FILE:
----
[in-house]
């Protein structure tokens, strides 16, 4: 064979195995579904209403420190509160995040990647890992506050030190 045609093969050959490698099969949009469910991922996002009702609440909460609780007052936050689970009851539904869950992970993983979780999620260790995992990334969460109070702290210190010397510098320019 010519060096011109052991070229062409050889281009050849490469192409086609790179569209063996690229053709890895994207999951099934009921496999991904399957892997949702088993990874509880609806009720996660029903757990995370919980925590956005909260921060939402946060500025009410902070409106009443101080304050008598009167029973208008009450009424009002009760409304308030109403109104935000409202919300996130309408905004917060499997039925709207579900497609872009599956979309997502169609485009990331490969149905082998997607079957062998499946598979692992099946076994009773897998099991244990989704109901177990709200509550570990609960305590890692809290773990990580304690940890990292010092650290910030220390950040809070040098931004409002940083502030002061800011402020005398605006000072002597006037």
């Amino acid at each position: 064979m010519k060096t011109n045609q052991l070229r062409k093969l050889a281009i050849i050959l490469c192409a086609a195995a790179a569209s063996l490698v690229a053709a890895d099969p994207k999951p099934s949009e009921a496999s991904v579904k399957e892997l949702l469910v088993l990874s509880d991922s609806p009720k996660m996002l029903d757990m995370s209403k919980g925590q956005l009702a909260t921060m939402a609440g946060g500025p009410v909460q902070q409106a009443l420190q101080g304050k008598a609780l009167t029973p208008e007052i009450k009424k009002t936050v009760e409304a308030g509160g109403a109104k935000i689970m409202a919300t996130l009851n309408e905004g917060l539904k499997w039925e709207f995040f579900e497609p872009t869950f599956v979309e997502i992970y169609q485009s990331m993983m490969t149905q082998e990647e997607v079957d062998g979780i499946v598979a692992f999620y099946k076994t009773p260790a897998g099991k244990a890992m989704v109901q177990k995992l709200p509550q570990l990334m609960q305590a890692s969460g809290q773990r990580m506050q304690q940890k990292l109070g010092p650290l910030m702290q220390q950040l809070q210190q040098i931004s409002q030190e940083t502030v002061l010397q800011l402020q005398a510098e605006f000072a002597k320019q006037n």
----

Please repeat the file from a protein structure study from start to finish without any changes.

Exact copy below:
[in-house]
């Protein structure tokens, strides 16, 4: 064979195995579904209403420190509160995040990647890992506050030190 045609093969050959490698099969949009469910991922996002009702609440909460609780007052936050689970009851539904869950992970993983979780999620260790995992990334969460109070702290210190010397510098320019 010519060096011109052991070229062409050889281009050849490469192409086609790179569209063996690229053709890895994207999951099934009921496999991904399957892997949702088993990874509880609806009720996660029903757990995370919980925590956005909260921060939402946060500025009410902070409106009443101080304050008598009167029973208008009450009424009002009760409304308030109403109104935000409202919300996130309408905004917060499997039925709207579900497609872009599956979309997502169609485009990331490969149905082998997607079957062998499946598979692992099946076994009773897998099991244990989704109901177990709200509550570990609960305590890692809290773990990580304690940890990292010092650290910030220390950040809070040098931004409002940083502030002061800011402020005398605006000072002597006037």
């Amino acid at each position: 064979m010519k060096t011109n045609q052991l070229r062409k093969l050889a281009i050849i050959l490469c192409a086609a195995a790179a569209s063996l490698v690229a053709a890895d099969p994207k999951p099934s949009e009921a496999s991904v579904k399957e892997l949702l469910v088993l990874s509880d991922s609806p009720k996660m996002l029903d757990m995370s209403k919980g925590q956005l009702a909260t921060m939402a609440g946060g500025p009410v909460q902070q409106a009443l420190q101080g304050k008598a609780l009167t029973p208008e007052i009450k009424k009002t936050v009760e409304a308030g509160g109403a109104k935000i689970m409202a919300t996130l009851n309408e905004g917060l539904k499997w039925e709207f995040f579900e497609p872009t869950f599956v979309e997502i992970y169609q485009s990331m993983m490969t149905q082998e990647e997607v079957d062998g979780i499946v598979a692992f999620y099946k076994t009773p260790a897998g099991k244990a890992m989704v109901q177990k995992l709200p509550q570990l990334m609960q305590a890692s969460g809290q773990r990580m506050q304690q940890k990292l109070g010092p650290l910030m702290q220390q950040l809070q210190q040098i931004s409002q030190e940083t502030v002061l010397q800011l402020q005398a510098e605006f000072a002597k320019q006037n």